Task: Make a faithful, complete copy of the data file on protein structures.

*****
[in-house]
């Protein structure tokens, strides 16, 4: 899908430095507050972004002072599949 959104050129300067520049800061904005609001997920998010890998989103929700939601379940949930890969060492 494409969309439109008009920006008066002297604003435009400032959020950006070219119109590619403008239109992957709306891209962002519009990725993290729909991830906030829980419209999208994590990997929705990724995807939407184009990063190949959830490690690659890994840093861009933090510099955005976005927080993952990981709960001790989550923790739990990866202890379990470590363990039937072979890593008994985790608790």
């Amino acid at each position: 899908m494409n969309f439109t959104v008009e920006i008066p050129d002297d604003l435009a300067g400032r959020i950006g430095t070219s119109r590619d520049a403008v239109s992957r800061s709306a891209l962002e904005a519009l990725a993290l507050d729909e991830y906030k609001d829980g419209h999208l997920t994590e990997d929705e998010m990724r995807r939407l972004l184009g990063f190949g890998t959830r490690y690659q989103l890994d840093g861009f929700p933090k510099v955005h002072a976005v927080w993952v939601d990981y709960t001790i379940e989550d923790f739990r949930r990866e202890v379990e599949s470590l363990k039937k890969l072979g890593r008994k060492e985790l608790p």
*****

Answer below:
[in-house]
């Protein structure tokens, strides 16, 4: 899908430095507050972004002072599949 959104050129300067520049800061904005609001997920998010890998989103929700939601379940949930890969060492 494409969309439109008009920006008066002297604003435009400032959020950006070219119109590619403008239109992957709306891209962002519009990725993290729909991830906030829980419209999208994590990997929705990724995807939407184009990063190949959830490690690659890994840093861009933090510099955005976005927080993952990981709960001790989550923790739990990866202890379990470590363990039937072979890593008994985790608790």
């Amino acid at each position: 899908m494409n969309f439109t959104v008009e920006i008066p050129d002297d604003l435009a300067g400032r959020i950006g430095t070219s119109r590619d520049a403008v239109s992957r800061s709306a891209l962002e904005a519009l990725a993290l507050d729909e991830y906030k609001d829980g419209h999208l997920t994590e990997d929705e998010m990724r995807r939407l972004l184009g990063f190949g890998t959830r490690y690659q989103l890994d840093g861009f929700p933090k510099v955005h002072a976005v927080w993952v939601d990981y709960t001790i379940e989550d923790f739990r949930r990866e202890v379990e599949s470590l363990k039937k890969l072979g890593r008994k060492e985790l608790p």